Research studies indicate that good oral health is more important than ever before, with numerous research teams from all over the world confirming a link between poor oral health and poor general health. The mouth is often described by dentists as a window to the rest of the body, and a healthy mouth often indicates a healthy body. Oral health is important, not just for physical reasons, but also psychological and social reasons.
Strong, Healthy Teeth
If you take steps to look after your teeth and gums it is likely that you will enjoy good oral health. Most of us are familiar with toothache and pain caused by sensitivity and it’s not nice, but there are more serious problems such as gum disease, abscesses and decay that can develop as a result of neglecting oral hygiene.In some cases, the damage caused can be permanent. Good oral health means that your teeth and gums are strong and healthy and there is a lowered risk of you experiencing symptoms such as bleeding gums, tooth pain or swelling.
It also means that there is a low risk of you needing complex dental treatment, which can be a major source of anxiety for some people. If you look after your teeth you are less likely to need fillings, crowns or root canal treatment, oral surgery or extraction. This means less time in the dental chair, fewer encounters with the dreaded dental drill, less to pay in dental bills and fewer injections.
Smile with Confidence
One of the main reasons people spend time brushing, flossing and rinsing is to keep their teeth looking clean and healthy. Many of us are self-conscious about the appearance of our smile and will go the extra mile to keep it looking great. Maintaining good dental health enables you to smile with confidence and create positive first impressions. If you neglect your teeth you may notice staining, brown decay spots and unhealthy looking gums. This can affect confidence in your appearance and how you behave around other people.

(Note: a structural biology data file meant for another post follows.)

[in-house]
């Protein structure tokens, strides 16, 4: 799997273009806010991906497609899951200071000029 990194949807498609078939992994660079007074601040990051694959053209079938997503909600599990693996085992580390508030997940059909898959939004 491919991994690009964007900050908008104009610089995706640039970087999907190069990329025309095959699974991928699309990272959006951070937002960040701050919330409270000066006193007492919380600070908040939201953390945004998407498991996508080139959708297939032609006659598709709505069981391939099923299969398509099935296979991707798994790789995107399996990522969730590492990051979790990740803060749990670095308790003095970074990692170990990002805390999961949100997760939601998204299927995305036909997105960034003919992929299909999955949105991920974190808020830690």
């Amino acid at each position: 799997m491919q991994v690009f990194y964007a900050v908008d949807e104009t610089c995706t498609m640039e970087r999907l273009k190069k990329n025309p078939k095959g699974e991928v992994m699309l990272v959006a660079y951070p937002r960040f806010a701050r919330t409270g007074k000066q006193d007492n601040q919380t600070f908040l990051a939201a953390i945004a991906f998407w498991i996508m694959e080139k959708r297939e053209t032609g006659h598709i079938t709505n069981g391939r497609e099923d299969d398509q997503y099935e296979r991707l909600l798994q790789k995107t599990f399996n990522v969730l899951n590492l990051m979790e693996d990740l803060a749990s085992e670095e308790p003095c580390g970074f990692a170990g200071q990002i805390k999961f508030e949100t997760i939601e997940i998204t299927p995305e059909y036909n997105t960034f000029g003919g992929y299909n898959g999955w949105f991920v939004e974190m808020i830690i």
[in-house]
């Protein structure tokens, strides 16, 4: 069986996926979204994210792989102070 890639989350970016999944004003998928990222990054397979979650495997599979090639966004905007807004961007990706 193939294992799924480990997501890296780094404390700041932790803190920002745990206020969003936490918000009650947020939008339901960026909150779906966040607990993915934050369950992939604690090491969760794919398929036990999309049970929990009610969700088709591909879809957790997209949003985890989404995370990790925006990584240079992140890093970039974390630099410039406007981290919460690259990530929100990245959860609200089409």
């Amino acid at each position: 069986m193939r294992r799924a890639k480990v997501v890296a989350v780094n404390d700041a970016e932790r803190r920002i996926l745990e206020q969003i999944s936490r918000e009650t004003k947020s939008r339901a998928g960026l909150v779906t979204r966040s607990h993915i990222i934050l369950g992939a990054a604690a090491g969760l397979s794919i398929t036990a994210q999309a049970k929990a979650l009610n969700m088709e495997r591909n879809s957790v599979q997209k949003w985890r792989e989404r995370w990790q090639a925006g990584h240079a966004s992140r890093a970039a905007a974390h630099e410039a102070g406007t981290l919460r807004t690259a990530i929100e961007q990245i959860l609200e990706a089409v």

Healthy Mouth, Healthy Body
It may not seem likely that brushing your teeth twice a day can help to stave off serious life threatening conditions—but there is a growing body of evidence to support this notion. Many studies have found a link between the bacteria associated with oral diseases and an increased risk of diabetes, heart disease and strokes. Some studies have also suggested a connection between poor oral health and dementia.
Maintaining Good Oral Health
To maintain dental health has numerous benefits and is really simple to achieve. By spending a few minutes each day on your teeth and gums, you can drastically reduce your risk of oral diseases and other medical conditions. Dentists recommend a daily oral hygiene routine of tooth brushing, flossing and rinsing using alcohol-free mouthwash. Electric toothbrushes are more effective at removing plaque than manual toothbrushes, but you need to remember to replace the brush heads every 3-4 months. Most people prefer to brush once in the morning and then before they go to bed at night.
Another really important part of maintaining good oral health is visiting your dentist for regular check-ups. These only last around 10-15 minutes but are essential for ensuring your mouth is free of potential problems and functioning properly. They also allow your dentist the opportunity to check for signs of oral cancer. Your dentist will discuss any problems with you and explain what will happen if you need treatment. You will then be advised to make an appointment to have treatment or to book your next check-up.